Please post my complete response to extropians. I would prefer if in the
future you do not post incomplete selections of my arguments to other
> From: "Eliezer S. Yudkowsky" <email@example.com>
> I don't know if you're aware of this, but the atoms within the brain do
> not remain constant.
> So whatever "we" are, it's clearly not the atoms.
The problem with this statement is that you are already investing a lot of
potential meanings into the word "we." Each of us exists AT THE PRESENT
MOMENT as a unique physical construction of atoms. We have also the fact
of continuous identity from birth to death. This is a simple enough
matter as long as you don't introduce all these bizarre scenarios we are
talking about. But as soon as you do, the "continuity of identity"
becomes problematic. Whereas the physical existence of a body, a brain,
in some compact region of space-time, remains a fairly simple and
> If you scan in one neuron at a time, destroy the old neuron, and replace
> it with a robotic interface to equivalent computations taking place
> elsewhere, you can migrate, one neuron at a time, to the new substrate,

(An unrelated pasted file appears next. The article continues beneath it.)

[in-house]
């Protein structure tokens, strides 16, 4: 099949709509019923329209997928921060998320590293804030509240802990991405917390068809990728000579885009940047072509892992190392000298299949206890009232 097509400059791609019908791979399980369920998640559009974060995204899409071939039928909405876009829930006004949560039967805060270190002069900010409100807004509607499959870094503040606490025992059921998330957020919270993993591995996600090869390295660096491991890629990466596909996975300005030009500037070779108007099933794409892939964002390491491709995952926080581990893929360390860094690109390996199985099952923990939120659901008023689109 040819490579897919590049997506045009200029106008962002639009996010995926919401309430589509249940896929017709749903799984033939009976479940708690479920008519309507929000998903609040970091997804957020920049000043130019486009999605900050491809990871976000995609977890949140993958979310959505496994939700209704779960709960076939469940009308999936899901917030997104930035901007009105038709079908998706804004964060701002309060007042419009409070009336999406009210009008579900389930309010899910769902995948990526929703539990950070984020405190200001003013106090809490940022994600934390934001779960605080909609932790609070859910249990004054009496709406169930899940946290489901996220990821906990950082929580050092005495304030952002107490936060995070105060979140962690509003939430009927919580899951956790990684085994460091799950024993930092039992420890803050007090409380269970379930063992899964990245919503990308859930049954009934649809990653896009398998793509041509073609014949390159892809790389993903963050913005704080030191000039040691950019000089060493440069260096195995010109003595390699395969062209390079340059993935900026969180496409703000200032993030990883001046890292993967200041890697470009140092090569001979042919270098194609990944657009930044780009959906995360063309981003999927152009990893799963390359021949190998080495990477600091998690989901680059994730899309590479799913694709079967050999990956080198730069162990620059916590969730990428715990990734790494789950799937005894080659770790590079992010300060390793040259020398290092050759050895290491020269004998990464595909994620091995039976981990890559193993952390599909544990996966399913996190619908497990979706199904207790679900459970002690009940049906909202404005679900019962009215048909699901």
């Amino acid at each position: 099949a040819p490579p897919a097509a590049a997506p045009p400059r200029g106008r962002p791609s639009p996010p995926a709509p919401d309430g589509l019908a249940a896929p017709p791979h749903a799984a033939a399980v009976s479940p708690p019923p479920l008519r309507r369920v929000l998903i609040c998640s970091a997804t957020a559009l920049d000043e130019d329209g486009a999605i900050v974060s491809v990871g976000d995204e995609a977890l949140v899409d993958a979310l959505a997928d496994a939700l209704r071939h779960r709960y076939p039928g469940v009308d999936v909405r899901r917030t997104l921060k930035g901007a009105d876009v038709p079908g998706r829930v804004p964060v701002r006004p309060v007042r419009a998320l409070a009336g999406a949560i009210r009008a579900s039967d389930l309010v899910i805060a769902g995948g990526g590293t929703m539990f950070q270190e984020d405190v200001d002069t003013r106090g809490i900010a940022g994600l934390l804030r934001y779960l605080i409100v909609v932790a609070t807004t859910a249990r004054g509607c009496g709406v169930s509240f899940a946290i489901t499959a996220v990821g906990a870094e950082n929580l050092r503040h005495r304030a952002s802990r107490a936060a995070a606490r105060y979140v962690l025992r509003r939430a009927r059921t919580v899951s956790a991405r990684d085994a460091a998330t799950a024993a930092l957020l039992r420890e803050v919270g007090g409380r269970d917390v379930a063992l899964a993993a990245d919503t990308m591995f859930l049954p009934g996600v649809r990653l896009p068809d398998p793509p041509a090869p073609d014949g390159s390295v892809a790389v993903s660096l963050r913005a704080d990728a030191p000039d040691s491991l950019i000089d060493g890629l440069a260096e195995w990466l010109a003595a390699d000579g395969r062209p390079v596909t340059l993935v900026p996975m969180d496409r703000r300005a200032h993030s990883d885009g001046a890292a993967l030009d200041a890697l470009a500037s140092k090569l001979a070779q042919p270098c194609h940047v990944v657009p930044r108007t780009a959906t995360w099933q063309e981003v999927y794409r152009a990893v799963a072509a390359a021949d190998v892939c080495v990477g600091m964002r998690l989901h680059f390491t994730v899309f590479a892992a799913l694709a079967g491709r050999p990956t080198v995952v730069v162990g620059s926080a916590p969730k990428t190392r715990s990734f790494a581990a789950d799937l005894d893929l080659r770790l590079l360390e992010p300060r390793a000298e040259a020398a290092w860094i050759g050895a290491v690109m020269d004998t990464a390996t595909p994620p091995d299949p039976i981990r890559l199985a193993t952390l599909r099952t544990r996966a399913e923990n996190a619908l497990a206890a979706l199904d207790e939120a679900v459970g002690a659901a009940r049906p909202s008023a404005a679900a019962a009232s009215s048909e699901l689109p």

> without ever losing consciousness.
This is Moravec's scenario; see my response to "Max's argument" on this
> In this case, would it not be
> possible to say that the new individual is unambiguously "you",
It is possible to say this, but that does not make it unambiguous. For
example, what if you make two copies simultaneously? There is no apparent
reason within this scenario why you can't make as many copies as you like.
Which one, then is "you"? What if two copies are made, and then one is
scrapped? Do "you" automatically become the one that remains, or is there
a risk that "you" wind up dead? What if 1,000,000 copies are made, and
then 999,999 of them are scrapped? Do "you" automatically become the one
that was randomly chosen to survive? How much difference would it make to
"you" if all of the copies were scrapped? Are "you" then left flying
around in the void without a body to migrate to? Or is this all just a
bunch of superstitious nonsense?
> We discuss only the technical possibility.
No, you also construct a quasi-religion within which this technical
possibility is made to seem humanly desirable.
> And yes, if you can move an identity into a computer, then you can
> create duplicates of the identity as well as moving it.
Now you resort to the word "identity," but you use it in exactly the same
sense as others use the word "spirit." But what does the word "identity"
mean, if there can be "duplicates"?
> Your preconception
> of the mysterious spirit requires that it not be subject to copying;
I don't believe in "spirits" (unless we use that term to mean actual,
physical human beings). But you apparently do:
> you use the fact that a given technical procedure could copy a
I do not believe this "fact."
> to prove by an alleged reductio ad absurdum that the same
> technical procedure cannot move it, or that the process of moving only
> creates a copy.
What else does it do, besides making a copy? In what sense is my